Choosing a bassinet that lasts for quite a long time lessens the need for your baby (and you as well) to readjust often,

Tips 5:  Determine whether you want to practice co-sleeping long-term or not. If you have the target date in mind, you can gradually tiptoe out of the room maybe once or twice a week until your little one is used to sleeping on their own at night.

 It can be six months or a year even. It all depends on you and your baby.This will also help you become emotionally prepared to leave your kids on their own.

Tips 6:  Be consistent. Once you start gradually moving out of your baby’s room, stick to it. It may be a little challenging at first, but you have to suck your fears up.

But, of course, you’re not leaving them all alone. You can use baby monitors so your mind will be pacified. When your kids are sick, though, you can make an exemption.

You may stay in their room the entire time because this will save you from walking up and down the hallway to attend to your children’s needs.

The downsides of room sharing

Although room sharing is really beneficial, note that it has some caveats, too, especially for us parents. Here are some of them:

room sharing


You hear everything. Being a parent for the first time raises our anxiety levels by several notches. Although that’s not altogether bad, it may be bothersome at night.

Having our little ones nearby means we hear their breaths, hiccups, tiny snores, and everything in between. That’s cute the first, but it may leave us sleepless most nights. 

I remember counting my daughter’s breath rate until around midnight, and when there would be brief pauses, I feel my heart stopping for a while. I would then research if pausing between breaths is normal or not.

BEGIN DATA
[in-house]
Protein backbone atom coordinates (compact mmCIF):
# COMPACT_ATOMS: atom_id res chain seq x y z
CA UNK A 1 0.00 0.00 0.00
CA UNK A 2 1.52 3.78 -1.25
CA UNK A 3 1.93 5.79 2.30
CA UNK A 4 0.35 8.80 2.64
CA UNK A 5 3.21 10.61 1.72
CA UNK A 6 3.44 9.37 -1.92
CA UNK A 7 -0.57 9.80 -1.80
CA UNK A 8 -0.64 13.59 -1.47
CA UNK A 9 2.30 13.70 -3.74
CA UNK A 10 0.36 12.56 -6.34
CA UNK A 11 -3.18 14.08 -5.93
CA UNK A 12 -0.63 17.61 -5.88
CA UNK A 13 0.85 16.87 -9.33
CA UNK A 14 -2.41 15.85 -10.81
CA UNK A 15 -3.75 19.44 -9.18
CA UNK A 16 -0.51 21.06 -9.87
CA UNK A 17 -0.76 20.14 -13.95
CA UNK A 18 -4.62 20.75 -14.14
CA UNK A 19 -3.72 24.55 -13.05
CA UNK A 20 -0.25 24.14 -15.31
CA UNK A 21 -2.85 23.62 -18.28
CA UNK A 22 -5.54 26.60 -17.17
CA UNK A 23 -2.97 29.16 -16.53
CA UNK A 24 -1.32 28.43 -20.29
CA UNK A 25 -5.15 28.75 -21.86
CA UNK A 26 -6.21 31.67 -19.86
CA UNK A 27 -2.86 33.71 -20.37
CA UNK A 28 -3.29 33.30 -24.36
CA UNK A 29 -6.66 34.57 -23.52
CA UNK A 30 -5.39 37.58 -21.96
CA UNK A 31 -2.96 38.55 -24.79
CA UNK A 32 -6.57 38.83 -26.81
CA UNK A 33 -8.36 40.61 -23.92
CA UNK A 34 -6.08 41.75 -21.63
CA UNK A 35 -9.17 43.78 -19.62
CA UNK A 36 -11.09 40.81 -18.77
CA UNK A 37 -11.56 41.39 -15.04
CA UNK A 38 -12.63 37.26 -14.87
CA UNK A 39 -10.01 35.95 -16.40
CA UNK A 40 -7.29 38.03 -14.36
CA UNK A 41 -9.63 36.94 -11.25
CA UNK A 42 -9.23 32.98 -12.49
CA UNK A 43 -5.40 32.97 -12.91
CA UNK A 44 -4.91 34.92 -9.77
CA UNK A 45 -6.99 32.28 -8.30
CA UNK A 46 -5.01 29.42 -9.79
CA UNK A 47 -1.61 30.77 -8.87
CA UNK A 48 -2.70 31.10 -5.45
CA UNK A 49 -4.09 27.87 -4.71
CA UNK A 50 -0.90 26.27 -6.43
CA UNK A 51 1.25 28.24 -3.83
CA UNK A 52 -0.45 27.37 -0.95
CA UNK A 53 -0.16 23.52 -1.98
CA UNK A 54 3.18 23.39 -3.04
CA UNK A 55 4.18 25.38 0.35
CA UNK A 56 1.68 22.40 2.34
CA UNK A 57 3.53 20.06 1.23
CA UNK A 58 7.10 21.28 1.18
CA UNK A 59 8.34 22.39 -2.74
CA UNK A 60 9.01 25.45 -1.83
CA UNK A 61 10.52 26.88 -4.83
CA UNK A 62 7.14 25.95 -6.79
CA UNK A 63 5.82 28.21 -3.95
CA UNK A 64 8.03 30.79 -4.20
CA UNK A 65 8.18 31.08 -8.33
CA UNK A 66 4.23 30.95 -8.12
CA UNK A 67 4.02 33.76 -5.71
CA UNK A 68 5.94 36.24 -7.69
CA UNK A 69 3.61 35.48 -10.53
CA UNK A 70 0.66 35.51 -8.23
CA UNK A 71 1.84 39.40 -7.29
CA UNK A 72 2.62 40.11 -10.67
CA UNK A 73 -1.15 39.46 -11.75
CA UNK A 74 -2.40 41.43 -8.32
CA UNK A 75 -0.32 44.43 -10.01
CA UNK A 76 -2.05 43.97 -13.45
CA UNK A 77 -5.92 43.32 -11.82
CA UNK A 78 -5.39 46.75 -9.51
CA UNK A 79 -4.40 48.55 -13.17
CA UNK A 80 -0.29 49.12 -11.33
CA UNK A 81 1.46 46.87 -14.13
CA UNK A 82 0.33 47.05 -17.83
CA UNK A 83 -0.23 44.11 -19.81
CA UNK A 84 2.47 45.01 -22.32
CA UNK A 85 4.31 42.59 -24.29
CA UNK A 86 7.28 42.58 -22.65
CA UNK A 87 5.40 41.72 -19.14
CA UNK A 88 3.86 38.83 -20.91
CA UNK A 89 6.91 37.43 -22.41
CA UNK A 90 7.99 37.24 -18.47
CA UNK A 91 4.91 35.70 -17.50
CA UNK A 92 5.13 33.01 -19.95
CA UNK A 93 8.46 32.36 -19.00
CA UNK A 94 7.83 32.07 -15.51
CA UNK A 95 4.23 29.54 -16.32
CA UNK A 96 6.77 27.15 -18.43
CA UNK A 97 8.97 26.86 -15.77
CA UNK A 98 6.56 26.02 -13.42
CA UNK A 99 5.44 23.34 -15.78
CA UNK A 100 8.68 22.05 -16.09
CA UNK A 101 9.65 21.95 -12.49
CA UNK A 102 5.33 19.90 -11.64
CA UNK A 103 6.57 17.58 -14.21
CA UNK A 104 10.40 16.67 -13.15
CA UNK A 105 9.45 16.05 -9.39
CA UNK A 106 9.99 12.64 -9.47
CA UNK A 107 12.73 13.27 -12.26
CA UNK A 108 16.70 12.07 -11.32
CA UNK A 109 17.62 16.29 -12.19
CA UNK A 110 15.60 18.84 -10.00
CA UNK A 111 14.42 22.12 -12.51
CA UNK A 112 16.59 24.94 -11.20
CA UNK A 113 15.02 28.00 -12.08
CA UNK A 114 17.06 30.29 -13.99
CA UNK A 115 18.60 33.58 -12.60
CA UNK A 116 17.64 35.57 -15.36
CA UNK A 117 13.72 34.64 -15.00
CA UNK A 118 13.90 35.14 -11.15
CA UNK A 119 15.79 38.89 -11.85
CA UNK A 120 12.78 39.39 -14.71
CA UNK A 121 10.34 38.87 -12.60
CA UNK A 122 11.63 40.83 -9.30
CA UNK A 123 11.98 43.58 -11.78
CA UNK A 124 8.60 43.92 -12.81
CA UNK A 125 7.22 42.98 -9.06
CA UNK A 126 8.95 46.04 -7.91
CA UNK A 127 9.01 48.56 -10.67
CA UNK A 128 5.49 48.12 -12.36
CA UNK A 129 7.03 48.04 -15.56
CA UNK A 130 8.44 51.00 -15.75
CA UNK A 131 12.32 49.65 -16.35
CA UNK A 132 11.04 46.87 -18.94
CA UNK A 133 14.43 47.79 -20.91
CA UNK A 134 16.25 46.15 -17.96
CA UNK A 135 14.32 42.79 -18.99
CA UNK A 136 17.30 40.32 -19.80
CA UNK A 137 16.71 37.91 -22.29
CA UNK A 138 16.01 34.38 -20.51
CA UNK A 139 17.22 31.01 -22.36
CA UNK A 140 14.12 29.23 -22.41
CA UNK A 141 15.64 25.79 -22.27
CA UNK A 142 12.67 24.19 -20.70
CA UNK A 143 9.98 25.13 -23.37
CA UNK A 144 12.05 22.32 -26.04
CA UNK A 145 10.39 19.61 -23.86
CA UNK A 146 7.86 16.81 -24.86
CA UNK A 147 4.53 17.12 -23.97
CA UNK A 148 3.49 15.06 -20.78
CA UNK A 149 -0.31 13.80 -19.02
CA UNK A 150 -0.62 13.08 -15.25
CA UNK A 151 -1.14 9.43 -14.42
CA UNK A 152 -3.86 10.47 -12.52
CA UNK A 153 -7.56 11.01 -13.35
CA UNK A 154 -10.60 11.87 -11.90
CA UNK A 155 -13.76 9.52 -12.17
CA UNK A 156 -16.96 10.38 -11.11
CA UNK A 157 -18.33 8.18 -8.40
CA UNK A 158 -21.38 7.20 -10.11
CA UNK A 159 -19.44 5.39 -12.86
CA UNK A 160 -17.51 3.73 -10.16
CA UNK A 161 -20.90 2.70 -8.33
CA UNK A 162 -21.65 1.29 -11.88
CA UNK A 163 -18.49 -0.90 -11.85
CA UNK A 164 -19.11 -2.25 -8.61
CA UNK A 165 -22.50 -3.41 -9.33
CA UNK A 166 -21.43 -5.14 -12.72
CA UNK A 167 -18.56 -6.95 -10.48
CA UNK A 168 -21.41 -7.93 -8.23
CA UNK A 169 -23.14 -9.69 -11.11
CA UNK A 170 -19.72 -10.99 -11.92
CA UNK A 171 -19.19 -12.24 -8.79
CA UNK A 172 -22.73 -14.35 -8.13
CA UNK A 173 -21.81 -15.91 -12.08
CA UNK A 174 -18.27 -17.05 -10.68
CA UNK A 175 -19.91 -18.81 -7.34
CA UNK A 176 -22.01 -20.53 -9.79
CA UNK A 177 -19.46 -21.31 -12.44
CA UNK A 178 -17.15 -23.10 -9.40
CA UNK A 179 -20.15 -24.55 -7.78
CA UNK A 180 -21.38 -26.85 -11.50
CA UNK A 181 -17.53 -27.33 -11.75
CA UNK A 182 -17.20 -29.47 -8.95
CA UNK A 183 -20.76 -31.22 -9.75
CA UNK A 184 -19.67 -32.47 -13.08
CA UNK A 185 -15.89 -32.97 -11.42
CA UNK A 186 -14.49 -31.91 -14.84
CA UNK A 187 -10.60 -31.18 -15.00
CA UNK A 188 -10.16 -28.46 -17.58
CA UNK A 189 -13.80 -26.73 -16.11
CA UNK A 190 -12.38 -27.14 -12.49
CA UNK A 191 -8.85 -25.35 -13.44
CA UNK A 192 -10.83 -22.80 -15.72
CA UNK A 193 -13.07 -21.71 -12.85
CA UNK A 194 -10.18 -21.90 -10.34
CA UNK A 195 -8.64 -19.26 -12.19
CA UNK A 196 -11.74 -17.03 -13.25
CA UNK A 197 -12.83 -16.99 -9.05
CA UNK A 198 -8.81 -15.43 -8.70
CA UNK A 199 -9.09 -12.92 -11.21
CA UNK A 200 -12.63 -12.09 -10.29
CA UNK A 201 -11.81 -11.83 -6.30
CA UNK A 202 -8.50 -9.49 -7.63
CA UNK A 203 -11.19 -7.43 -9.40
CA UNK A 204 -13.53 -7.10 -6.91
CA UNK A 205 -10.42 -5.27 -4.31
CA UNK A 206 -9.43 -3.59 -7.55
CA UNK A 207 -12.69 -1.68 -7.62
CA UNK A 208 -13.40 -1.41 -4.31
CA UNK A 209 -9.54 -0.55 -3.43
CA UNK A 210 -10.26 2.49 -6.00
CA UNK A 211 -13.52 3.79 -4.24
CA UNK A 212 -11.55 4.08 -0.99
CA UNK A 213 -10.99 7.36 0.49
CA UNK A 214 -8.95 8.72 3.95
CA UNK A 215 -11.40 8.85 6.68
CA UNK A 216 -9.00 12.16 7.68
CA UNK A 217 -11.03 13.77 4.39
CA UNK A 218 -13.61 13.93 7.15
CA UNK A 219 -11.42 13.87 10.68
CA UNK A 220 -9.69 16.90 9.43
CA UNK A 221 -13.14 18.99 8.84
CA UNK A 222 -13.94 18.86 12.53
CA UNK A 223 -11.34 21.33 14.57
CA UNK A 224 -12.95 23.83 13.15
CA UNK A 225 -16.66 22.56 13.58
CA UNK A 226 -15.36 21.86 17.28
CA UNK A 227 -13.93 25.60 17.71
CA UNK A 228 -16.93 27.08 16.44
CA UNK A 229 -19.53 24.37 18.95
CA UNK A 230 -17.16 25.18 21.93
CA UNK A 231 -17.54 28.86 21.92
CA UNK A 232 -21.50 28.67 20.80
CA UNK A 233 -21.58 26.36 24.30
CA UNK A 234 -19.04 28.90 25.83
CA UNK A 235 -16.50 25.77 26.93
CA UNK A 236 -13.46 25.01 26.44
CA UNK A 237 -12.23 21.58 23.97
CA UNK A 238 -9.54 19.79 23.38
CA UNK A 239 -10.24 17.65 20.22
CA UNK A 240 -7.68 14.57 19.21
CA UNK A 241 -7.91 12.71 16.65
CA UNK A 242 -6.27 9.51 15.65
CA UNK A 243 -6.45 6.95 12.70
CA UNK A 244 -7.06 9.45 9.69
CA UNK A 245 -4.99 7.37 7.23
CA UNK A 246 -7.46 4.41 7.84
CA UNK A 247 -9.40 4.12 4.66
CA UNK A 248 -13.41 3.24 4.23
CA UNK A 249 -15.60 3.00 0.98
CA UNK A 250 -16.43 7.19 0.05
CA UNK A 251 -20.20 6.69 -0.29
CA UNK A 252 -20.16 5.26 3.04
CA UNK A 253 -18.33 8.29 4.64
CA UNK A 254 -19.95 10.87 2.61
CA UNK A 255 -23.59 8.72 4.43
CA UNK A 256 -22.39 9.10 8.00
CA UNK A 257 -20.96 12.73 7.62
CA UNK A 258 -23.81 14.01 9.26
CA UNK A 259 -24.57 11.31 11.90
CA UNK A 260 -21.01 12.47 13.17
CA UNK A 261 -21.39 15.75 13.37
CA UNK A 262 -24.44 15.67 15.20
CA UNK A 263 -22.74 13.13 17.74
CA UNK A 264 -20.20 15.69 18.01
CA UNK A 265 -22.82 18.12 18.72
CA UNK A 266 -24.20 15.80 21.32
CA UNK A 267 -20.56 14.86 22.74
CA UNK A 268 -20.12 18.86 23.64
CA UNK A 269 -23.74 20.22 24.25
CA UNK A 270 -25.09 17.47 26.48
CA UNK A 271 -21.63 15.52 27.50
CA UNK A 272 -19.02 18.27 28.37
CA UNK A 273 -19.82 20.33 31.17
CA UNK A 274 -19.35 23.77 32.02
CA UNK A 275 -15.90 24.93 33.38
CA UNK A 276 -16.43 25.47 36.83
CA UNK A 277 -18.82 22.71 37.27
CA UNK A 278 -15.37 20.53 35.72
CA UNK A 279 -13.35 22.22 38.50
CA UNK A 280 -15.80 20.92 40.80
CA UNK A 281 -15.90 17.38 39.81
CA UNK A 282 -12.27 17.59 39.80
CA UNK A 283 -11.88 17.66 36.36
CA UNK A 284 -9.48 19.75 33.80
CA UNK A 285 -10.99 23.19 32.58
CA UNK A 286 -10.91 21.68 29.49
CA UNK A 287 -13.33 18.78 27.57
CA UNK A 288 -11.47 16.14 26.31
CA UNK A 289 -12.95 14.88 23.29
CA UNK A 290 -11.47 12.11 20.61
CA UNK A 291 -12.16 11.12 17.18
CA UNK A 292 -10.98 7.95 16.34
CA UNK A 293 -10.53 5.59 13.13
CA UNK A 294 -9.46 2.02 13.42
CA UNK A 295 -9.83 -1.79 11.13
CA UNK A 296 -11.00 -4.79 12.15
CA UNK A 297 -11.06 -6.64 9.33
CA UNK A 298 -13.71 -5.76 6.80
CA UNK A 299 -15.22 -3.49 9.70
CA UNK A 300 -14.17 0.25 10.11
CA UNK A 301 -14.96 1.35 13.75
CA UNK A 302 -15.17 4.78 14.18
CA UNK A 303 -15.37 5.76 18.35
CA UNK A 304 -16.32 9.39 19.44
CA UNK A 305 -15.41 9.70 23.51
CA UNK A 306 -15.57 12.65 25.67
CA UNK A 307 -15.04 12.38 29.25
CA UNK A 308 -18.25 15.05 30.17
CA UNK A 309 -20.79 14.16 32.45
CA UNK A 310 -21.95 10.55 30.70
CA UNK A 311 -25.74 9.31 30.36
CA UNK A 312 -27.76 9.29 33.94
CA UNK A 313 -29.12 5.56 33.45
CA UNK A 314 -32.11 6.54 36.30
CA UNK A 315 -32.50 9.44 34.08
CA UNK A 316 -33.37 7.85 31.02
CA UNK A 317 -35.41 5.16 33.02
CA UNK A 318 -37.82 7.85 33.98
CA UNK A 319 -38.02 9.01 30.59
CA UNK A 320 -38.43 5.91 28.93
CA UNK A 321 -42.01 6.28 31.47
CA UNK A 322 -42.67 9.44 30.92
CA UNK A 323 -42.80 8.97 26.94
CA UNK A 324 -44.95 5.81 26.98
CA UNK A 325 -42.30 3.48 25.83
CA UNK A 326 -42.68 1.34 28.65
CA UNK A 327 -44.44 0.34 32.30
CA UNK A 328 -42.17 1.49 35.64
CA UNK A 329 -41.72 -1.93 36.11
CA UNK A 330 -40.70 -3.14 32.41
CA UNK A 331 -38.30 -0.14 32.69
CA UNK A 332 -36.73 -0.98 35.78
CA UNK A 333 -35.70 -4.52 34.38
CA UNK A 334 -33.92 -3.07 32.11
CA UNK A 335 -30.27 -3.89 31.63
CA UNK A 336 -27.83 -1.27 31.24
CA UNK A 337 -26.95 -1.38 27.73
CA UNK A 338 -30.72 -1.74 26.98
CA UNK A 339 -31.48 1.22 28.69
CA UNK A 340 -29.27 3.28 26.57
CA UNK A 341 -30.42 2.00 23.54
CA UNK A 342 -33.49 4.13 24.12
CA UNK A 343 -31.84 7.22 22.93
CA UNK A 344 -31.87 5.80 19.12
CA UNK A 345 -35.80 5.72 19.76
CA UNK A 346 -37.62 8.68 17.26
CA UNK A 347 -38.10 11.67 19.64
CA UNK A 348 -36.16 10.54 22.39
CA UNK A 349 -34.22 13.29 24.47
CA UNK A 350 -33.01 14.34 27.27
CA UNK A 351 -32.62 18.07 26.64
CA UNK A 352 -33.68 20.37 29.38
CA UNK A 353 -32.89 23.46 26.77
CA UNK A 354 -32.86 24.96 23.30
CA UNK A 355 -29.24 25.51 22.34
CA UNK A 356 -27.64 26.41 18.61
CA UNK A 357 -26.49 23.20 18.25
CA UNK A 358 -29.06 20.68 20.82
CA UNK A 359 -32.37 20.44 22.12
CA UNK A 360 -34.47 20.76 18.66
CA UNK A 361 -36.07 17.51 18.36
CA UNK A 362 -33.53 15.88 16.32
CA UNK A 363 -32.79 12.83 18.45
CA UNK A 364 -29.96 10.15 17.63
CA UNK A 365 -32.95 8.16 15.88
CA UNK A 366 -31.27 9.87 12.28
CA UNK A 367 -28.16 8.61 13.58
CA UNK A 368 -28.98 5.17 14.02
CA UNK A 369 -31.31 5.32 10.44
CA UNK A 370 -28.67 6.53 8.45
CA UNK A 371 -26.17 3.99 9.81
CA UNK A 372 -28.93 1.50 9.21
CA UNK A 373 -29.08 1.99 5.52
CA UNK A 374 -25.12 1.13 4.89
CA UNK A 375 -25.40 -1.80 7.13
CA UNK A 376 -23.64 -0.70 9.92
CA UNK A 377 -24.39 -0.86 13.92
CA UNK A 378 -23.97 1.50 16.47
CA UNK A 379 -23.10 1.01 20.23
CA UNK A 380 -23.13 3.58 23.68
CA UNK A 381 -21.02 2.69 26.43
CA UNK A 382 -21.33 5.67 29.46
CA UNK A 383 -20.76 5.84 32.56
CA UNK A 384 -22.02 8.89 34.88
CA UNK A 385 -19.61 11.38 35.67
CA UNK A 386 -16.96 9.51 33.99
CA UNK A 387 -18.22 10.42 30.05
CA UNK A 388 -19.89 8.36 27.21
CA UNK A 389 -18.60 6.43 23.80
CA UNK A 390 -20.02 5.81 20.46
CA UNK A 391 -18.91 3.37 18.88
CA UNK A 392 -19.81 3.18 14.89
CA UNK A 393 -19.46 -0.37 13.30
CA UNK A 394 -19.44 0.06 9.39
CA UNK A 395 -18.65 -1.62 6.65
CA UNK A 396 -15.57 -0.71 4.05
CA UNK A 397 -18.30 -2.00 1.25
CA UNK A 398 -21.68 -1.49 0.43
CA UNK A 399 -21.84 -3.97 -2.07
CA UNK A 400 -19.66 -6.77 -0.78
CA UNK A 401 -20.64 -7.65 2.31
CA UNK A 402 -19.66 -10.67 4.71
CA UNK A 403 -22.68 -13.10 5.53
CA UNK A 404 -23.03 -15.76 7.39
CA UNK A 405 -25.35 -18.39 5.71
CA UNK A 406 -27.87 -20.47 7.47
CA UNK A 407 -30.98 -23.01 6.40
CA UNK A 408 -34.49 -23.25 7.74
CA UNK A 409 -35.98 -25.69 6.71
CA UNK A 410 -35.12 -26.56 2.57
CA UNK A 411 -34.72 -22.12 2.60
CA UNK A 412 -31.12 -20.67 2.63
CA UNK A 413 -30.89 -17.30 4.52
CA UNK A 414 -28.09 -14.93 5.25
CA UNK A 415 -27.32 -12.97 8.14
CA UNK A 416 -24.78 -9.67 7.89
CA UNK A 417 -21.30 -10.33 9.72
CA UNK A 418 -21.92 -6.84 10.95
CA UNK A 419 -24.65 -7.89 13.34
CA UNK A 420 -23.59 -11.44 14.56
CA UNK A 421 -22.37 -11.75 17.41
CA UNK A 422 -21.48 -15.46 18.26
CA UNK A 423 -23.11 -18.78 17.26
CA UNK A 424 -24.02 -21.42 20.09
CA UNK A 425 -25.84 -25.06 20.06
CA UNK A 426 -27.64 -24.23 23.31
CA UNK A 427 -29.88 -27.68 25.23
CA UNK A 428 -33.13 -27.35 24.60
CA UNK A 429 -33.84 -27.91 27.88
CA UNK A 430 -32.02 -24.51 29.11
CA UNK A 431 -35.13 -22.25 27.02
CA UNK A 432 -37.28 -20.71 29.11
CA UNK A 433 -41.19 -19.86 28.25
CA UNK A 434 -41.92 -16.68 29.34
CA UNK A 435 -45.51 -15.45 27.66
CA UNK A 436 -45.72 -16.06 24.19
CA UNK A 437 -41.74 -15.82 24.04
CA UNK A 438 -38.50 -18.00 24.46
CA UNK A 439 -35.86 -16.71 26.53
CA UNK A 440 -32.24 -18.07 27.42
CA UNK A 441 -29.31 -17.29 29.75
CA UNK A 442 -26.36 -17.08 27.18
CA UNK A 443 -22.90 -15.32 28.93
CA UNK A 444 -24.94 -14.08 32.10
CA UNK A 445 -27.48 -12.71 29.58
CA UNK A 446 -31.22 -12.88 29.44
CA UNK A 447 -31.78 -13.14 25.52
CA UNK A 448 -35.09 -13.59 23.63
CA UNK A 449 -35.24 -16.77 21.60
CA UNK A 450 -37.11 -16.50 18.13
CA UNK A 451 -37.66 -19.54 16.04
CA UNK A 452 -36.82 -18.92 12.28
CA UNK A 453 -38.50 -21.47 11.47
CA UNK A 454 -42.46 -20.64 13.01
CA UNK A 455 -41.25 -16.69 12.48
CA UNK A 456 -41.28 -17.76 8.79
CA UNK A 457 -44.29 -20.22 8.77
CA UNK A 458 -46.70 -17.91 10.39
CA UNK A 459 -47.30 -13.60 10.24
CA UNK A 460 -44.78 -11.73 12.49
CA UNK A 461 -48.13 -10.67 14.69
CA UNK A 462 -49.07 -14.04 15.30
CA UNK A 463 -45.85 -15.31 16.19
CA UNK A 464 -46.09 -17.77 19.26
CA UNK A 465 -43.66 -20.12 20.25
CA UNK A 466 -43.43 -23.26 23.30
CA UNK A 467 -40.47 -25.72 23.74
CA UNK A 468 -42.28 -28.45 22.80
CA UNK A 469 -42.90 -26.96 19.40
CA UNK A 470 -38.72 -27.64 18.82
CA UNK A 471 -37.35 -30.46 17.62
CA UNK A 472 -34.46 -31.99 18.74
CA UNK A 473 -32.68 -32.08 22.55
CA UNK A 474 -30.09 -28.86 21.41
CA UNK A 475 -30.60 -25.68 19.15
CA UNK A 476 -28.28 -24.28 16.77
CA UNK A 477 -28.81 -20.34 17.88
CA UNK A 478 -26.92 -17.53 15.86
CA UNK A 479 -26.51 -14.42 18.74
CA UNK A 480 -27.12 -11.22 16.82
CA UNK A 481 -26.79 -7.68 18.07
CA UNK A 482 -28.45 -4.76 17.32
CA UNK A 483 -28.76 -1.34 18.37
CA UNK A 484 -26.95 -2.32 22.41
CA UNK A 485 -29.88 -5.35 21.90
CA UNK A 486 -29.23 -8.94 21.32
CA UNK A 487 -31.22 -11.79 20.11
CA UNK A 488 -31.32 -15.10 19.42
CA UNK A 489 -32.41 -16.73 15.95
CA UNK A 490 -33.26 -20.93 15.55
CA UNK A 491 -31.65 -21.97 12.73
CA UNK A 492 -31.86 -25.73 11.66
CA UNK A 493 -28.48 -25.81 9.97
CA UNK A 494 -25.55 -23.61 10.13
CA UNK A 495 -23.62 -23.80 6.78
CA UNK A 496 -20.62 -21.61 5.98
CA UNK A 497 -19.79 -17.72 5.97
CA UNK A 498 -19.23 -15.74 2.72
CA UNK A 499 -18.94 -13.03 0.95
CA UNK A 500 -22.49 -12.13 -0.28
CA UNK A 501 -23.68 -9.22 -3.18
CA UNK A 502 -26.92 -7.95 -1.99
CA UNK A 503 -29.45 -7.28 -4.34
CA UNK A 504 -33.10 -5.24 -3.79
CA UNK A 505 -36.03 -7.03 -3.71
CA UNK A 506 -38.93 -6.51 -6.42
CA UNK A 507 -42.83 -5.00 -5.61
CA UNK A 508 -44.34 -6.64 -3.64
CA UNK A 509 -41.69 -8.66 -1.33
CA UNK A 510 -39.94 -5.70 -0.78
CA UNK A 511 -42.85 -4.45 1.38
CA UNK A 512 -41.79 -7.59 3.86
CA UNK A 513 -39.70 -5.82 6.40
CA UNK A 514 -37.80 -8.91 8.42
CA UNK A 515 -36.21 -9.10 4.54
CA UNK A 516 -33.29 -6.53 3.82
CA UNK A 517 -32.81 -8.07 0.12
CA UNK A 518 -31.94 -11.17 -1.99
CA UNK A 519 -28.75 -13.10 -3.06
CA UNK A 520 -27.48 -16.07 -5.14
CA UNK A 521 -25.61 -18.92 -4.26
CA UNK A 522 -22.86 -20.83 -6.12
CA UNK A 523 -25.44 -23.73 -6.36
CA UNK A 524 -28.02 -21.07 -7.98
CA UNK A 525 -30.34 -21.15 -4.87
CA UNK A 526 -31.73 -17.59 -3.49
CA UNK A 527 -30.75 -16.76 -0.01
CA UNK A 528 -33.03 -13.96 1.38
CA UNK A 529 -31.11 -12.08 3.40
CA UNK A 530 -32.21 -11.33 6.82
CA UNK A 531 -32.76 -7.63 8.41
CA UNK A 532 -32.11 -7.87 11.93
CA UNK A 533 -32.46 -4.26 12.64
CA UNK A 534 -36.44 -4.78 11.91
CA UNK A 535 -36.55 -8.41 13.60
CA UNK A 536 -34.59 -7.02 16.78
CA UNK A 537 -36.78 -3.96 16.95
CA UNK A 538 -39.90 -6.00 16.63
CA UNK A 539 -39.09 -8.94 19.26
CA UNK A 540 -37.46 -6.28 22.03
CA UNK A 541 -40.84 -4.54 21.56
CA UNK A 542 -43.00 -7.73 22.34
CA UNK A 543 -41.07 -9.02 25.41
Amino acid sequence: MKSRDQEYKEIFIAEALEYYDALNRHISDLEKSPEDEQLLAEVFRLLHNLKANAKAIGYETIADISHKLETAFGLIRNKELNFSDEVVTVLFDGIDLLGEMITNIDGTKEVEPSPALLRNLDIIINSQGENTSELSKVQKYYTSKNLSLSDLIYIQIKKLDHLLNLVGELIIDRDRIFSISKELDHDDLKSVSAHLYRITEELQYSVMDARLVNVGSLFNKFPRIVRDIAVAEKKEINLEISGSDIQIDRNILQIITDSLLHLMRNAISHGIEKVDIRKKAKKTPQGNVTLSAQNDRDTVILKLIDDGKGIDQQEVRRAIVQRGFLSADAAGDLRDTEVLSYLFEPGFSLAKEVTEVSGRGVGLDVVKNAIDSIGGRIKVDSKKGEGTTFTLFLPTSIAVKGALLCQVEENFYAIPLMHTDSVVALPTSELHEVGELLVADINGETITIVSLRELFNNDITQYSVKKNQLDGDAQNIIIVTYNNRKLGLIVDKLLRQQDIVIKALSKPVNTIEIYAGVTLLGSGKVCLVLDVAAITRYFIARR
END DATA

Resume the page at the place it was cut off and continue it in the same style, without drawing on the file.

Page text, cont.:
Of course, it’s always a good idea to be aware and alert at all times, but I think I took it a bit too much. And a lot of my friends told me they’ve done the same thing.


You check your baby constantly. As what I just mentioned, when you hear everything, you tend to check everything. This doesn’t just deprive you of sleep, but it disturbs your baby as well.

I remember having to touch my baby’s chest often to check if she’s still breathing or her heart was still beating. It woke her up almost every time I did that really.


Your baby may be dependent on you. Of course, babies are dependent on us, right? But when do we start teaching them independence? When they’re 18?

As mentioned in my previous point, we may have the tendency to keep a check on our little ones when they’re nearby. When they move little or fuss a little, we’re always there to comfort them.

That’s not a problem at all, but they may associate our reactions to their sleep patterns. What I mean is, they may get used to having our presence around. So when they cry, they know you’re there to pick them up and lull them back to sleep.

If this happens regularly and for a long time, “hello, eye bags” then.

Should you still practice room-sharing?

As what I usually say, it depends. It all depends on your preference.

But if you were to ask me, I’d really do it. It has several benefits anyway. First, it lessens your need to walk down the hall often to feed. Then it helps lessen your anxiety. And last, it develops a better bond between you and your little bundle of joy.

Of course, it has its downsides, but remember that these are already part of parenting. You have to sacrifice a little so your baby can sleep peacefully at night.

And don’t worry, every sleepless night is nothing compared to the joy of seeing your little one sleeping safe and sound. Just follow the room sharing tips above and prepare for the downsides, and you’ll be alright.

Sarah Morgan

Chief editor of WellBeingKid.com and striving mom-extraordinaire.Let me share and inspire you with my daily struggles to live a healthier and more fulfilling life.